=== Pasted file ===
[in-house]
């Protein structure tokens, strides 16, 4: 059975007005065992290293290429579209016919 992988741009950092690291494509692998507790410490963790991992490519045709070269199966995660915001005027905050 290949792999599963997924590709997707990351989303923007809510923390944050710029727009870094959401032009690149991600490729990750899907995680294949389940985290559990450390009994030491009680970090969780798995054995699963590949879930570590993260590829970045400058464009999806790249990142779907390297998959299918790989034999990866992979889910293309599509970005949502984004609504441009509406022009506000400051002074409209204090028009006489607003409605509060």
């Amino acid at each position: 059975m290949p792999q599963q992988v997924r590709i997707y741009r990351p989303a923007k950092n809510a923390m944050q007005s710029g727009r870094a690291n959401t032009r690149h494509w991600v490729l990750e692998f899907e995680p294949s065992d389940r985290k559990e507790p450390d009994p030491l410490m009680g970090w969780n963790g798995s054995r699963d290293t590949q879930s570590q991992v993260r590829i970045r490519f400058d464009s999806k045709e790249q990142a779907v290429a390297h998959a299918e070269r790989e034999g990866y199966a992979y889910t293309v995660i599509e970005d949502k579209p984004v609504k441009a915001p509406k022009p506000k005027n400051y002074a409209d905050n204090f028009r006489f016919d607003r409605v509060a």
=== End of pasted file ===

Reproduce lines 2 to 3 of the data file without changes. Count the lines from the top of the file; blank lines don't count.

């Protein structure tokens, strides 16, 4: 059975007005065992290293290429579209016919 992988741009950092690291494509692998507790410490963790991992490519045709070269199966995660915001005027905050 290949792999599963997924590709997707990351989303923007809510923390944050710029727009870094959401032009690149991600490729990750899907995680294949389940985290559990450390009994030491009680970090969780798995054995699963590949879930570590993260590829970045400058464009999806790249990142779907390297998959299918790989034999990866992979889910293309599509970005949502984004609504441009509406022009506000400051002074409209204090028009006489607003409605509060």
């Amino acid at each position: 059975m290949p792999q599963q992988v997924r590709i997707y741009r990351p989303a923007k950092n809510a923390m944050q007005s710029g727009r870094a690291n959401t032009r690149h494509w991600v490729l990750e692998f899907e995680p294949s065992d389940r985290k559990e507790p450390d009994p030491l410490m009680g970090w969780n963790g798995s054995r699963d290293t590949q879930s570590q991992v993260r590829i970045r490519f400058d464009s999806k045709e790249q990142a779907v290429a390297h998959a299918e070269r790989e034999g990866y199966a992979y889910t293309v995660i599509e970005d949502k579209p984004v609504k441009a915001p509406k022009p506000k005027n400051y002074a409209d905050n204090f028009r006489f016919d607003r409605v509060a």